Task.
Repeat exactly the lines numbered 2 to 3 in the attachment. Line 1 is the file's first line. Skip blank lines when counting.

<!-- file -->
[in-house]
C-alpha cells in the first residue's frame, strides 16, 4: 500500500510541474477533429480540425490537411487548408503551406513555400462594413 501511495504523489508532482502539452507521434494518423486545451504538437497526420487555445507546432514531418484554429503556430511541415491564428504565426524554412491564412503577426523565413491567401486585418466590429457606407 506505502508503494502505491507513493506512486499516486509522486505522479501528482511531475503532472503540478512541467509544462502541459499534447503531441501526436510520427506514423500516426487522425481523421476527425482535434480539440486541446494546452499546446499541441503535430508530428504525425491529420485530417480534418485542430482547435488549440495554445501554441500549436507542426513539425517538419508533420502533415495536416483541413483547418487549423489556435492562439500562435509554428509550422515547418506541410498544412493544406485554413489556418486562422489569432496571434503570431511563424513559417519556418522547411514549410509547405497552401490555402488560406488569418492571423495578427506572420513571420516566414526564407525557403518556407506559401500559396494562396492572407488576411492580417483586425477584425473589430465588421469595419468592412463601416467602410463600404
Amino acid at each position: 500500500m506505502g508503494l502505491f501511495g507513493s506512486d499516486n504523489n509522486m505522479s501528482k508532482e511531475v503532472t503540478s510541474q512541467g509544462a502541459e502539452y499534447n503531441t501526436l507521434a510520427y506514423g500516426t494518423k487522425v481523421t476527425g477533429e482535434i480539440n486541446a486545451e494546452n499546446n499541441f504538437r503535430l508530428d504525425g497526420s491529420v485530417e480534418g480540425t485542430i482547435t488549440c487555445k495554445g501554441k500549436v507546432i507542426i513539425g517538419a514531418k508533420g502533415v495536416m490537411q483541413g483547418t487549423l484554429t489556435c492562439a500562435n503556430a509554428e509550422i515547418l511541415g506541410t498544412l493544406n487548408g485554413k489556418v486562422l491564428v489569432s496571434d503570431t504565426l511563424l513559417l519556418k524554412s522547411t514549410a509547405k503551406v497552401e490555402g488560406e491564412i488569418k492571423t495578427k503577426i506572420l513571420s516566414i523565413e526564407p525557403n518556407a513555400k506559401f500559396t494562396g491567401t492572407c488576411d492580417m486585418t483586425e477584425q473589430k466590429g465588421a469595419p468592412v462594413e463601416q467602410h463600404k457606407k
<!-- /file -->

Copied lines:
C-alpha cells in the first residue's frame, strides 16, 4: 500500500510541474477533429480540425490537411487548408503551406513555400462594413 501511495504523489508532482502539452507521434494518423486545451504538437497526420487555445507546432514531418484554429503556430511541415491564428504565426524554412491564412503577426523565413491567401486585418466590429457606407 506505502508503494502505491507513493506512486499516486509522486505522479501528482511531475503532472503540478512541467509544462502541459499534447503531441501526436510520427506514423500516426487522425481523421476527425482535434480539440486541446494546452499546446499541441503535430508530428504525425491529420485530417480534418485542430482547435488549440495554445501554441500549436507542426513539425517538419508533420502533415495536416483541413483547418487549423489556435492562439500562435509554428509550422515547418506541410498544412493544406485554413489556418486562422489569432496571434503570431511563424513559417519556418522547411514549410509547405497552401490555402488560406488569418492571423495578427506572420513571420516566414526564407525557403518556407506559401500559396494562396492572407488576411492580417483586425477584425473589430465588421469595419468592412463601416467602410463600404
Amino acid at each position: 500500500m506505502g508503494l502505491f501511495g507513493s506512486d499516486n504523489n509522486m505522479s501528482k508532482e511531475v503532472t503540478s510541474q512541467g509544462a502541459e502539452y499534447n503531441t501526436l507521434a510520427y506514423g500516426t494518423k487522425v481523421t476527425g477533429e482535434i480539440n486541446a486545451e494546452n499546446n499541441f504538437r503535430l508530428d504525425g497526420s491529420v485530417e480534418g480540425t485542430i482547435t488549440c487555445k495554445g501554441k500549436v507546432i507542426i513539425g517538419a514531418k508533420g502533415v495536416m490537411q483541413g483547418t487549423l484554429t489556435c492562439a500562435n503556430a509554428e509550422i515547418l511541415g506541410t498544412l493544406n487548408g485554413k489556418v486562422l491564428v489569432s496571434d503570431t504565426l511563424l513559417l519556418k524554412s522547411t514549410a509547405k503551406v497552401e490555402g488560406e491564412i488569418k492571423t495578427k503577426i506572420l513571420s516566414i523565413e526564407p525557403n518556407a513555400k506559401f500559396t494562396g491567401t492572407c488576411d492580417m486585418t483586425e477584425q473589430k466590429g465588421a469595419p468592412v462594413e463601416q467602410h463600404k457606407k